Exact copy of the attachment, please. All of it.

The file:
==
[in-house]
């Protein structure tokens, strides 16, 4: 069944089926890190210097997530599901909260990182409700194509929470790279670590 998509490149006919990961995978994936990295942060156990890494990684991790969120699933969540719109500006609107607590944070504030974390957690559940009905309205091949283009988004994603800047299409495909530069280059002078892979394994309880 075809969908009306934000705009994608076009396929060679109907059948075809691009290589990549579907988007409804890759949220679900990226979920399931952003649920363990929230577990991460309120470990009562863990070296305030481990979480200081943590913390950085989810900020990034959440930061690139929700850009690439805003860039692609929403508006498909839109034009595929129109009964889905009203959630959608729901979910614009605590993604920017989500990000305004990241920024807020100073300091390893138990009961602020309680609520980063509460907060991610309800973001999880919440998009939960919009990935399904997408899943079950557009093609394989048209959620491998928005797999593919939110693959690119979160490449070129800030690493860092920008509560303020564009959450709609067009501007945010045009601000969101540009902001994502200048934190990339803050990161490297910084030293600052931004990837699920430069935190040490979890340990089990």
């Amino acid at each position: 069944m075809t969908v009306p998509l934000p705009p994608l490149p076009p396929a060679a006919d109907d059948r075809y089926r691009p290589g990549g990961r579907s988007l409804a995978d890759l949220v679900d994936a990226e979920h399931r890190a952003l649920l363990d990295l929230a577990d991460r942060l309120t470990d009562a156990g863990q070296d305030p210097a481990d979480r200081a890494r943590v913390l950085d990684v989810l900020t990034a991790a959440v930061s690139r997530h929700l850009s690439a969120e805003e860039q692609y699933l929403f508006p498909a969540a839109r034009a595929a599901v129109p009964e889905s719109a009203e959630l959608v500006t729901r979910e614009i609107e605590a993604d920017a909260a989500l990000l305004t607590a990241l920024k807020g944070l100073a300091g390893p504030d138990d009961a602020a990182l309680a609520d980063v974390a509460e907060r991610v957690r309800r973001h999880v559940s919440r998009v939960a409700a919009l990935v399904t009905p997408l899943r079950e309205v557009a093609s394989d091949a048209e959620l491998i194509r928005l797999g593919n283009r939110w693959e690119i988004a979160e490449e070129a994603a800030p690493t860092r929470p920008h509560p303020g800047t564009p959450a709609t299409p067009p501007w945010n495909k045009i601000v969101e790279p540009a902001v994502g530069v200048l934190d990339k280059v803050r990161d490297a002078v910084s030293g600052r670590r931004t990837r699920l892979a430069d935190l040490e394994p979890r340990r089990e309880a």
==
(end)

[in-house]
């Protein structure tokens, strides 16, 4: 069944089926890190210097997530599901909260990182409700194509929470790279670590 998509490149006919990961995978994936990295942060156990890494990684991790969120699933969540719109500006609107607590944070504030974390957690559940009905309205091949283009988004994603800047299409495909530069280059002078892979394994309880 075809969908009306934000705009994608076009396929060679109907059948075809691009290589990549579907988007409804890759949220679900990226979920399931952003649920363990929230577990991460309120470990009562863990070296305030481990979480200081943590913390950085989810900020990034959440930061690139929700850009690439805003860039692609929403508006498909839109034009595929129109009964889905009203959630959608729901979910614009605590993604920017989500990000305004990241920024807020100073300091390893138990009961602020309680609520980063509460907060991610309800973001999880919440998009939960919009990935399904997408899943079950557009093609394989048209959620491998928005797999593919939110693959690119979160490449070129800030690493860092920008509560303020564009959450709609067009501007945010045009601000969101540009902001994502200048934190990339803050990161490297910084030293600052931004990837699920430069935190040490979890340990089990």
């Amino acid at each position: 069944m075809t969908v009306p998509l934000p705009p994608l490149p076009p396929a060679a006919d109907d059948r075809y089926r691009p290589g990549g990961r579907s988007l409804a995978d890759l949220v679900d994936a990226e979920h399931r890190a952003l649920l363990d990295l929230a577990d991460r942060l309120t470990d009562a156990g863990q070296d305030p210097a481990d979480r200081a890494r943590v913390l950085d990684v989810l900020t990034a991790a959440v930061s690139r997530h929700l850009s690439a969120e805003e860039q692609y699933l929403f508006p498909a969540a839109r034009a595929a599901v129109p009964e889905s719109a009203e959630l959608v500006t729901r979910e614009i609107e605590a993604d920017a909260a989500l990000l305004t607590a990241l920024k807020g944070l100073a300091g390893p504030d138990d009961a602020a990182l309680a609520d980063v974390a509460e907060r991610v957690r309800r973001h999880v559940s919440r998009v939960a409700a919009l990935v399904t009905p997408l899943r079950e309205v557009a093609s394989d091949a048209e959620l491998i194509r928005l797999g593919n283009r939110w693959e690119i988004a979160e490449e070129a994603a800030p690493t860092r929470p920008h509560p303020g800047t564009p959450a709609t299409p067009p501007w945010n495909k045009i601000v969101e790279p540009a902001v994502g530069v200048l934190d990339k280059v803050r990161d490297a002078v910084s030293g600052r670590r931004t990837r699920l892979a430069d935190l040490e394994p979890r340990r089990e309880a």